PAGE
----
Re: [arch-d] A Public Option for the Core

Toerless Eckert <> Mon, 17 August 2020 22:50 UTC

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Date: Tue, 18 Aug 2020 00:50:26 +0200
From: Toerless Eckert <>
To: Joseph Touch <>
Cc: Christian Huitema <>,
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Subject: Re: [arch-d] A Public Option for the Core
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On Mon, Aug 17, 2020 at 11:59:09AM -0700, Joseph Touch wrote:
> > On Aug 17, 2020, at 9:42 AM, Toerless Eckert <> wrote:
> > 
> > Instead of just talking about some of the tools (CC, ACM), it would be
> > nice to try to set goals first, to see if we could get agreement there:
> > 
> > -> I would like traffic to get the same throughput under congestion
> >   whatever its RTT is.
> Yes, as long as the issue isn???t that the ISP does something differently based on RTT>
> If they run feedback loops whose recovery depends on RTT, then it???s their fault if they don???t get a fair share. It???s not the ISPs job to compensate for that.

Thats a matter of opinion. many transportation services have elements
of equalization in them. postal charges within countries for example
(for most parts equal cost even when you live far away). Financial
market information needs to get more and more latency equalized for
market fairness.

> > -> I would like for traffic to get bandwidth share indpendent of the
> >   number of 5 tuple flows it utilizes (no gaming the system). But
> >   rather fair per subscriber (weighted by how much the subscriber pays).
> That???s 1 class of service. There can be more than one (or are you just treating that as ???different subscribers????).

Yes, i was talking about granularity of fairness.

> > -> I would like to be able for traffic to indicate preferences for
> >   lower latency or higher throughput... If you ask for lower latency,
> >   you get less throughput.
> Three network decisions:
> 	- go now
> 	- take up space and go later
> 	- drop

Yes. There is IMHO the not well explored opportunity to take up space
in already provisioned but unused buffers - for example for equalization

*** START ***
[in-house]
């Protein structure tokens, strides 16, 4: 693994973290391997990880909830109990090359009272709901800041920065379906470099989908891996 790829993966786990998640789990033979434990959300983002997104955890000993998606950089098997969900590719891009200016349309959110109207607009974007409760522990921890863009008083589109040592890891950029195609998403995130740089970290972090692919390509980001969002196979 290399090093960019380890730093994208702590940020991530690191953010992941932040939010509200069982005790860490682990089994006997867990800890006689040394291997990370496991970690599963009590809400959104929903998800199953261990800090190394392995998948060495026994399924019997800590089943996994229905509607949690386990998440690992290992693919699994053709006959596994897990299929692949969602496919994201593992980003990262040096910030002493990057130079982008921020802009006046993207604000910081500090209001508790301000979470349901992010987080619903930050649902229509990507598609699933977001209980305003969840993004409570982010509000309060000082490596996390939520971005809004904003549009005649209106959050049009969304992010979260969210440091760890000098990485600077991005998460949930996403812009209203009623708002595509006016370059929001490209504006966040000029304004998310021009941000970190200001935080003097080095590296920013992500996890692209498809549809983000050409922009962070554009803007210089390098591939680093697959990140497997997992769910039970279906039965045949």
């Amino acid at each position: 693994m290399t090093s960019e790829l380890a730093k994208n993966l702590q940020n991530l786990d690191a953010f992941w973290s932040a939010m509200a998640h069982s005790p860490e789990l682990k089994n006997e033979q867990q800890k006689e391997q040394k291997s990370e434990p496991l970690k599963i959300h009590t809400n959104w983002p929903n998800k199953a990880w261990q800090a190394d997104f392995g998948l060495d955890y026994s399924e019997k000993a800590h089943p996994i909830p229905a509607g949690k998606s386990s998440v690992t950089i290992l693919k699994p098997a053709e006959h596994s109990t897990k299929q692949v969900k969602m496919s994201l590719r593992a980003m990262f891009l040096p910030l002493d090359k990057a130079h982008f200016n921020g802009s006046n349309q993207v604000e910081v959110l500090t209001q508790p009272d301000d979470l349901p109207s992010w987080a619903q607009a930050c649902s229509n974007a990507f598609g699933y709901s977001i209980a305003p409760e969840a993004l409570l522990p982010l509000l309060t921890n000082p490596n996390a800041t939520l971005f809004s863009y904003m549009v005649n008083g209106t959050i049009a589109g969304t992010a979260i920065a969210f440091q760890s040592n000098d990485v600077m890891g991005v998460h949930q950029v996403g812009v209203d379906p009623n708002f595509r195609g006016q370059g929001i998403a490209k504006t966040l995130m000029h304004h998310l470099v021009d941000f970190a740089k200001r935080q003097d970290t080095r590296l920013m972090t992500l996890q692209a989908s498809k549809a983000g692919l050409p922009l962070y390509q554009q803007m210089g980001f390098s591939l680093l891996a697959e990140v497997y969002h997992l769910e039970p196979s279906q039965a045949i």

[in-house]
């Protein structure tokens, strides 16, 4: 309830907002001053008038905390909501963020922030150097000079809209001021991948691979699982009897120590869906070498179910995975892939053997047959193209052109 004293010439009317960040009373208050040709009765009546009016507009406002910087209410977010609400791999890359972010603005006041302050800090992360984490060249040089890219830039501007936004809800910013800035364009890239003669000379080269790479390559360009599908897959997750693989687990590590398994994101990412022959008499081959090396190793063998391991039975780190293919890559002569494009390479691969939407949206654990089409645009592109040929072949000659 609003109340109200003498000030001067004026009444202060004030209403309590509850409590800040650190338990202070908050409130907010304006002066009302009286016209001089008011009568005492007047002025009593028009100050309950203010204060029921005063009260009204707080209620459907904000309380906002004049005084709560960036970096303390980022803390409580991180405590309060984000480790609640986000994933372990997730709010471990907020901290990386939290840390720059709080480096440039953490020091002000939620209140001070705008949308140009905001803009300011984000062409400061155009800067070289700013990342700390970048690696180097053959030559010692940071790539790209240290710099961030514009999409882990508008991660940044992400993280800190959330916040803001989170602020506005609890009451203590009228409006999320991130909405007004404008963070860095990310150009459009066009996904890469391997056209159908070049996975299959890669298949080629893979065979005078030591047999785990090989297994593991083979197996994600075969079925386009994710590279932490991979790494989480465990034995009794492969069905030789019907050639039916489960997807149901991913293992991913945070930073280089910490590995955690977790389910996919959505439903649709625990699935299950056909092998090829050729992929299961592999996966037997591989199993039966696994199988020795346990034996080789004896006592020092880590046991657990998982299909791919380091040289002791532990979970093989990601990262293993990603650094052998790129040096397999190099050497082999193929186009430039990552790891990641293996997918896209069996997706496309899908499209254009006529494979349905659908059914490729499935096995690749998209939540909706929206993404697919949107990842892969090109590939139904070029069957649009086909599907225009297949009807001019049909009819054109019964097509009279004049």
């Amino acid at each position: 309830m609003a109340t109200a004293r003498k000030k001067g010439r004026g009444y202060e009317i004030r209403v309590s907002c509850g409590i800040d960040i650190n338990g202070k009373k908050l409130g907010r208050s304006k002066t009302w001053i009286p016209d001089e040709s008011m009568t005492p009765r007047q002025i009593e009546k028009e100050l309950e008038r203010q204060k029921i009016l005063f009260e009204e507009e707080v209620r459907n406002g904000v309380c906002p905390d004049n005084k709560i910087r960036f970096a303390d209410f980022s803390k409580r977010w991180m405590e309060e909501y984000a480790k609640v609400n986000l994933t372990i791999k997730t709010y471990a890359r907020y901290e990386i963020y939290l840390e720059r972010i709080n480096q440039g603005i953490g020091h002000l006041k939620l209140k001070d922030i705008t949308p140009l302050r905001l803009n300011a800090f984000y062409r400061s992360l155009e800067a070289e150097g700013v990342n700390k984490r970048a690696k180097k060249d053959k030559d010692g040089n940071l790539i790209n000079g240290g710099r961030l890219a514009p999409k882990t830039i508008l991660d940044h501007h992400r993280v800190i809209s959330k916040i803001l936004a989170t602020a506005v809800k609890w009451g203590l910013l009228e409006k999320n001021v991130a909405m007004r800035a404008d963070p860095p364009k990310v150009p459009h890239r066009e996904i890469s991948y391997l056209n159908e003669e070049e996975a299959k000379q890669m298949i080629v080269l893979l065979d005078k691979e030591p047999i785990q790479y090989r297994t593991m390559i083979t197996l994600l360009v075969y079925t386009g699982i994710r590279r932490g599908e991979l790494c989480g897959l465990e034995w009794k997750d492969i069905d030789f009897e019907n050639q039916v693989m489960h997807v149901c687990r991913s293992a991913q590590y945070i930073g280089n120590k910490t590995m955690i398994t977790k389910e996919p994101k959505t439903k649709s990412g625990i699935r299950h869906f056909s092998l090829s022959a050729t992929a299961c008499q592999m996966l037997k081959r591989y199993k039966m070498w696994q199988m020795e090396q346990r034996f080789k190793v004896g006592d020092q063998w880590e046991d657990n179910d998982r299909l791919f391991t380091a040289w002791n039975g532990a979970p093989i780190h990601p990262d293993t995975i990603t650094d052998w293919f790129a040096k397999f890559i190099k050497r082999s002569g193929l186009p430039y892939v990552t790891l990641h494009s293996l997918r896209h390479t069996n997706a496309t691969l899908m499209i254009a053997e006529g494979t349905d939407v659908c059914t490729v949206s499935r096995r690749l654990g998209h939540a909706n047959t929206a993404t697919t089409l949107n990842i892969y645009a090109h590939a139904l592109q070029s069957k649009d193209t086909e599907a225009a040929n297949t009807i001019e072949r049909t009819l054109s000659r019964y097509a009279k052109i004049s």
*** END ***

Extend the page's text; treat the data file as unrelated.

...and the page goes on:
of latency where that is desirable.

But when you want lower latency you might want to get into one of the
fewer buffers served faster. And there would be fewer of those than
when you have more time to hang around. What impact would that have
on relative throughput ?

> It seems like there ought to be three service classes (at least):
> 	- low latency and low loss (go now)
> 	- low loss with increased latency (go later)
> 	- everything else (drop if you can???t handle it)

We understand how to manage classical diffserv/intserv solutions.
And how managing them is limited by scale and cost of management vs.
incremental sales revenue. The interesting question is what different
services you can reasonably multiplex so different apps get different
benefits but it doesn't end up simply every app wanting to game the
system by picking the one "winner" service.

For example, theoretically something like scavenger sounds like a
nice option. But applications would only use it if the non-scavenger
traffic was more expensive. Eg.: go beyond your monthly volume limit
with scavenger. Likewise the use of best-effort vs. low latency would
self regulate if the throughput loss of low-latency was making it
only worth for traffic that really needed lower latency.

> That roughly maps to a few of the DSCPs. The rest are there largely to ensure that ???some pigs are more equal than others???, i.e., that network management/control protocols can bump others. That sort of priority - with a single ???reserved??? level - may be important to operations, but shouldn???t be sold out to users.
> > -> Goodput always > 95%
> I have no idea what goodput is. Nothing ensures that a packet that ???wins??? on a link now won???t be dropped downstream when competing for other resources. If you want goodput to be high, then load has to be low (vs. capacity), i.e., under 50-60%-ish.

True, goodput is ambiguous as fairness. I was primarily thinking
of retransmissions to be below 5% (of course for non-low-latency traffic

> Joe